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Czech Delegation Shares Privatization Experience
Czech Delegation Shares Privatization Experience

Czech Delegation Shares Privatization Experience

Czech Delegation Shares Privatization Experience

On Monday morning, the Iranian Privatization Organization hosted a delegation of Czech economists headed by Professor Petr Drulak alongside Czech Ambassador in Tehran Svatopluk Cumba.
The goal of this meeting was to discuss and exchange ideas and to transfer the experience of Czech Republic in the successful privatization that took place from 1989 to 1996 to Iranian officials. The delegation also included experts from Swiss Forfait and European Trade Union Institute.
The meeting began with remarks and a presentation made by IPO’s deputy head, Hassan Mohammad Tabar, on economic statistics about Iran and its pivotal role in the region as an economic powerhouse.
The introduction also included historical background and Tehran-Prague ties, referring to Machine Sazi Tabriz’s establishment by Czech engineers in the 1960s.
The IPO official explained the formation of privatization mandate and the corresponding Article 44 of the Iranian Constitution to his counterparts, including elaboration on the so-called “Justice Shares” and how they divided into 30 cooperative provincial investment companies.
The Czech economists found the approach in enabling the lowest-income Iranians to benefit from the privatization process an innovative attempt to maximize social utility.  
Drulak and his colleagues acknowledged that Iran is in a better position to perform privatization today than Czech Republic was in the 1990s.
 The large population and the size of the Iranian economy as well as the developed financial system have given the country leverage to better negotiate with private sector participants and foreign investors.
Moreover, the guests reminded the Iranian side that enforcing strong corporate governance within the portfolio companies in a manner that aligns principal and agent interests is the single biggest challenge in the privatization realm. They stressed the fact that privatization itself shall not be deemed as the ultimate goal rather the future success of divestitures.
In response to their concerns, IPO chief Mir-Ali Ashraf Pouri-Hosseini mentioned that Iran has always been pursuing the privatization mandate alongside the taxation reform and improvement of business environment and has never overlooked the importance of multifaceted reforms.
In the last section of the discussion, the Czech economists cautioned their counterparts in dealing with multinationals as part of ownership transfer process.
While realizing the technology and knowhow spillover of multinationals acquiring local companies, they warned about the possibility of these divestitures functioning as loss minimizes and profitability boosters for the other subsidiaries of the multinational located outside the subject country.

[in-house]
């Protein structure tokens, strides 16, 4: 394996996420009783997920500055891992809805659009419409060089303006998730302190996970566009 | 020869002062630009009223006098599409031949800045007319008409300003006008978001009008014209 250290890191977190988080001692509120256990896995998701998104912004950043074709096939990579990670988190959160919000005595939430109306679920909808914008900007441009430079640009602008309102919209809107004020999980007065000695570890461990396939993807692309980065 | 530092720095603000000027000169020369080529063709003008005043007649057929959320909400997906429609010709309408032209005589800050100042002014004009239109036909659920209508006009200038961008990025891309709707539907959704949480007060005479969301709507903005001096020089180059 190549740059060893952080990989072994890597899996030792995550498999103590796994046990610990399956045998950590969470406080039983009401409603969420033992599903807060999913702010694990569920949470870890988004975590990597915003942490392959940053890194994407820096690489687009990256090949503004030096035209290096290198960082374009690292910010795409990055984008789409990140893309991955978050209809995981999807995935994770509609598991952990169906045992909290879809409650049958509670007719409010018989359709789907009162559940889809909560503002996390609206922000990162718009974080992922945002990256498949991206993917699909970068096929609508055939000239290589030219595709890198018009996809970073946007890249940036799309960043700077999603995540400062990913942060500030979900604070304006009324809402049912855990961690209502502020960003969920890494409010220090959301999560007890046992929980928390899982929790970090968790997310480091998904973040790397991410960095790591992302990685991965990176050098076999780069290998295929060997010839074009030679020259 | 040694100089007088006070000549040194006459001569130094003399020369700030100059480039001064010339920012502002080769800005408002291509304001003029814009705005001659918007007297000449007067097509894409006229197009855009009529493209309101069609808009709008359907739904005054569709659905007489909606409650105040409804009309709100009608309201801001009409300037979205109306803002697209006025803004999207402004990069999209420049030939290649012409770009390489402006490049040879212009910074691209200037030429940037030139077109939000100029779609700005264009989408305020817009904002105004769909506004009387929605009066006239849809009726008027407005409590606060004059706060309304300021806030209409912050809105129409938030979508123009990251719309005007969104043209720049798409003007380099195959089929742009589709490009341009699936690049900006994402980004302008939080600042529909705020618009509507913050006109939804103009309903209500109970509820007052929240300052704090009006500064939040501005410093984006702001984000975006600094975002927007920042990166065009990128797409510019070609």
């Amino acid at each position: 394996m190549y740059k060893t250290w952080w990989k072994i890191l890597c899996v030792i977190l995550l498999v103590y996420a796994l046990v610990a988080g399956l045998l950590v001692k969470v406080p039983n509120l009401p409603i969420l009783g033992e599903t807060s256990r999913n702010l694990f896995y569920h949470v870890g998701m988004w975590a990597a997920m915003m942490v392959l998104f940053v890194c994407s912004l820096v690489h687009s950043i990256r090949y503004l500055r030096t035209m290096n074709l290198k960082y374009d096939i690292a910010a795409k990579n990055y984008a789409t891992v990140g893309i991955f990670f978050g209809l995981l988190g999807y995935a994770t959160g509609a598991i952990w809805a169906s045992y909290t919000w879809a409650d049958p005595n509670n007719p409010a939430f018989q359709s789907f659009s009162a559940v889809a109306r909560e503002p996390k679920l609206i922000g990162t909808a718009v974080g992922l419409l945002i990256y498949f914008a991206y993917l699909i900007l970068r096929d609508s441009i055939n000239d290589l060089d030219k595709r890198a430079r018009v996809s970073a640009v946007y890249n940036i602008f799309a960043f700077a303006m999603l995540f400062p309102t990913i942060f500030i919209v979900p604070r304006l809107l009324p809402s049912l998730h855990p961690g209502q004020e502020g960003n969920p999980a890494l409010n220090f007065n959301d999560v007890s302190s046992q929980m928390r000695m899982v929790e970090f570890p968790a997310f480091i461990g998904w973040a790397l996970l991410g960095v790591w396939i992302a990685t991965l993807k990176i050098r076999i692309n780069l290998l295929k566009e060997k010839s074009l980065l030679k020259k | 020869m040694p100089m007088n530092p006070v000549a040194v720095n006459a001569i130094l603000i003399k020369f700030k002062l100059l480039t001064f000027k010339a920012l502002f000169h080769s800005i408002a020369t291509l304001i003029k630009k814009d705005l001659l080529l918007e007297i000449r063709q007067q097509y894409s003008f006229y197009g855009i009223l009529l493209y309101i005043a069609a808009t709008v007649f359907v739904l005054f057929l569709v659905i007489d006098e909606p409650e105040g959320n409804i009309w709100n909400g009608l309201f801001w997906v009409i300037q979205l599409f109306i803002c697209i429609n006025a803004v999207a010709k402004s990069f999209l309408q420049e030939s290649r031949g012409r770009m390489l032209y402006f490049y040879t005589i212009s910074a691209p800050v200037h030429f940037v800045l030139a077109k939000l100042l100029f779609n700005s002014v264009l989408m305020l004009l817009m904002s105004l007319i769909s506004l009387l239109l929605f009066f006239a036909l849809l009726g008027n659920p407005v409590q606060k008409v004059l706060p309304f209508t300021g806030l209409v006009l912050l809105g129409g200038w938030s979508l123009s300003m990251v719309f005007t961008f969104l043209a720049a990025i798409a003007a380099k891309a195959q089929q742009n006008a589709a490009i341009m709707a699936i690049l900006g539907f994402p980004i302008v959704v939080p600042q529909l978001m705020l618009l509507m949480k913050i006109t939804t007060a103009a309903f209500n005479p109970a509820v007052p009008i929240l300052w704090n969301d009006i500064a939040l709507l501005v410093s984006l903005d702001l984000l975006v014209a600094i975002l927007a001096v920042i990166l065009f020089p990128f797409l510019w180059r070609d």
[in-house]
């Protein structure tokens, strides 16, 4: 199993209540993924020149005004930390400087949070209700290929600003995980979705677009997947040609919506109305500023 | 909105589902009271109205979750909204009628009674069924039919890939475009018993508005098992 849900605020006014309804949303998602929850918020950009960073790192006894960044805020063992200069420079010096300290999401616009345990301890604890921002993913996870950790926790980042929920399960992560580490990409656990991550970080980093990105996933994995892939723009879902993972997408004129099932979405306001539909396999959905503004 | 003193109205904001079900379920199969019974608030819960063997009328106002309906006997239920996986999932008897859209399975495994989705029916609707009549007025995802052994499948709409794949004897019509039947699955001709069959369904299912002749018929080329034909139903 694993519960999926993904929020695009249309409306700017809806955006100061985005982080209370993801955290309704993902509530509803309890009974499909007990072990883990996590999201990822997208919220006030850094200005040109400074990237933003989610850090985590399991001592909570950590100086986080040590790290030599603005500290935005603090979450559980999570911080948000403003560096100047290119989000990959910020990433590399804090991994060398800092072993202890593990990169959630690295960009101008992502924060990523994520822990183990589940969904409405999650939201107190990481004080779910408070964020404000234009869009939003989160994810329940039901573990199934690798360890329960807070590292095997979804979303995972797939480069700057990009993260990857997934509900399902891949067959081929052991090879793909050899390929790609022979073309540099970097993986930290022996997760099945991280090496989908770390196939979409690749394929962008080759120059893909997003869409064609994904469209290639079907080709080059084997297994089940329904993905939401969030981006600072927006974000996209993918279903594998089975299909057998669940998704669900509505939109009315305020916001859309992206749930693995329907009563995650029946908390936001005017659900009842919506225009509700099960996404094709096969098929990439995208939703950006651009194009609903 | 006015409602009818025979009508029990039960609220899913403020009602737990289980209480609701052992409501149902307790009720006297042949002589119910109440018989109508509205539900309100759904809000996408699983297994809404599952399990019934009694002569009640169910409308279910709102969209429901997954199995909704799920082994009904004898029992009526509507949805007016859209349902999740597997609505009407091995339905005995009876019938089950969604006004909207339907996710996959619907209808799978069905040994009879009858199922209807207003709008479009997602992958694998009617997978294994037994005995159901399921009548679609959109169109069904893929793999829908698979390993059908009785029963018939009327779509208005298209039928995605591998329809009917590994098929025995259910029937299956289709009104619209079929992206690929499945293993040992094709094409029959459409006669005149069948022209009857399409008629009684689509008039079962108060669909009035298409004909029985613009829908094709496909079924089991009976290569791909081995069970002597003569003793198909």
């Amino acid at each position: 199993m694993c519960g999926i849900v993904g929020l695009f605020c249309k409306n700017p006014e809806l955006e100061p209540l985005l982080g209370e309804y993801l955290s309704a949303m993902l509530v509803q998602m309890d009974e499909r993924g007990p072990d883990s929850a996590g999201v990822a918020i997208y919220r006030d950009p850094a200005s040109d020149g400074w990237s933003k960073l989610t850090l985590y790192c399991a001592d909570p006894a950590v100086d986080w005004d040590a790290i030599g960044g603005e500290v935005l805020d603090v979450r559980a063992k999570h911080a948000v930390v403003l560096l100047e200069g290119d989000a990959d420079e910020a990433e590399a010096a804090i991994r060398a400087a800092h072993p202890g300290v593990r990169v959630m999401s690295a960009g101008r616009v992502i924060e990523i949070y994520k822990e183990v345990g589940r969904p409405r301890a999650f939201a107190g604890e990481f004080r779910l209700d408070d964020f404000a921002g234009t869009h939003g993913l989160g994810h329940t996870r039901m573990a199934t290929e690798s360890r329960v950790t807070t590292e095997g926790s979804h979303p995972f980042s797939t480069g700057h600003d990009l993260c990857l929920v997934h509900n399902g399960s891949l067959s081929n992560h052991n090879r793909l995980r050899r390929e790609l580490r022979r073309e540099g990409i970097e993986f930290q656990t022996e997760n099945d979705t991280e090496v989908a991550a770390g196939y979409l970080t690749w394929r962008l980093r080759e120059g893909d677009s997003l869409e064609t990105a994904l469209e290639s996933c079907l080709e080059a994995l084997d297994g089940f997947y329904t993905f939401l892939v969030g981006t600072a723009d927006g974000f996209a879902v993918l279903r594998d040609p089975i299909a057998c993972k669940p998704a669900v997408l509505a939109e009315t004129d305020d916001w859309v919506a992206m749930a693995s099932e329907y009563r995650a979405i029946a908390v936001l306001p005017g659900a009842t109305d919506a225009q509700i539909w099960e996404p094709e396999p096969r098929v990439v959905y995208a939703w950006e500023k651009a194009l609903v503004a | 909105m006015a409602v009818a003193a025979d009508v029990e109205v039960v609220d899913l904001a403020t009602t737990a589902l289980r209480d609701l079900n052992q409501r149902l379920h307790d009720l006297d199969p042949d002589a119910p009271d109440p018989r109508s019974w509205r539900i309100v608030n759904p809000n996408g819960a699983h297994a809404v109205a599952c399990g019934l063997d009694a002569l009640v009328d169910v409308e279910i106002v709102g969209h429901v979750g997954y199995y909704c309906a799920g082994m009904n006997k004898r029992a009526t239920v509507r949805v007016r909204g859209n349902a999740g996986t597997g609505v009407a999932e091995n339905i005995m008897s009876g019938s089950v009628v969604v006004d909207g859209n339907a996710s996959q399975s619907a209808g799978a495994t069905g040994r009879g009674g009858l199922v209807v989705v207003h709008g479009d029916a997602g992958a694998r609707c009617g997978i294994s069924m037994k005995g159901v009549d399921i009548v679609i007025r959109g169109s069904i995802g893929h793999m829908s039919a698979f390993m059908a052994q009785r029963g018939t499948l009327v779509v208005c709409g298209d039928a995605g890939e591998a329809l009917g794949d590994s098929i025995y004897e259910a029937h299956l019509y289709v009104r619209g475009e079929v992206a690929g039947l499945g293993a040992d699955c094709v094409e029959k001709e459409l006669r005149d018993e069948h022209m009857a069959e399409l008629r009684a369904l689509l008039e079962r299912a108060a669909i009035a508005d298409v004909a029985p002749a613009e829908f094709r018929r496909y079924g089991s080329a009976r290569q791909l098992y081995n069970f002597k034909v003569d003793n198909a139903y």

They recommended finding a balance for this challenge and reiterated Iran’s negotiating leverage in dealing with such corporations.
At the end, Pouri-Hosseini and Ambassador Cumba agreed to further collaborate in attracting more Czech investors towards Iranian Privatization Organization and its portfolio companies.

 Privatization Track Record in Iran
From the start of the year till the beginning of October, the Iranian Privatization Organization sold 6.4 trillion rials ($180.5 million) of government corporate stakes.
The latest offering of government companies in September to the public did not find adequate buyers, leaving most of the shares unsold.
The Iranian Privatization Organization managed to sell only 740 billion of its planned 15-trillion-rial ($418.5 million) offering. It was to be the largest initial public offering of the year, but in a bearish market and the poor quality of businesses on sale left most of the shares on the counter.
The IPO sells most of the shares on Tehran Stock Exchange in large chunks to institutional investors, through block offering.
IPO was formed to sell the Iranian government’s vast industrial holdings, after a new interpretation of Article 44 of the Iranian Constitution was put forth by the Leader of Islamic Revolution Ayatollah Seyyed Ali Khamenei in 2006.
The privatization process accelerated after President Hassan Rouhani took office.
“Nearly 392 trillion rials of government property were privatized during the three years since August 2013. That makes up 38% of all the assets sold to the public since privatization began 15 years ago,” Pouri-Hosseini said last month.
The organization put up 230 government companies for sale, hoping to raise 138 trillion rials from them during the last fiscal year that ended on March 20, 2016.
However, poor market conditions and unprofitability of most of the firms meant few of them were sold. Only 48 of the companies were sold, generating barely 37 trillion rials of the planned 138 trillion for the government.
Part of the difficulty in finding buyers is the IPO commitment to selling companies only to the public, a mandate issued by Economy Minister Ali Tayyebnia. According to Pouri-Hosseini, 81% of last year’s privatized stocks were sold to the public.
During the presidency of former chief executive, Mahmoud Ahmadinejad, and when the so-called “privatization” process began, most of the assets were bought by quasi-state agencies, giving them a huge role in and influence over the economy.
Also, as management of these companies remained unchanged and government oversight weakened, their performance left much to be desired.
Many prominent economists, including senior presidential advisor, Masoud Nili, have been quoted as saying that the privatizations during the 2000s left Iran worse off than before.
Farid Dehdilani is international affairs advisor to Iranian Privatization Organization

 

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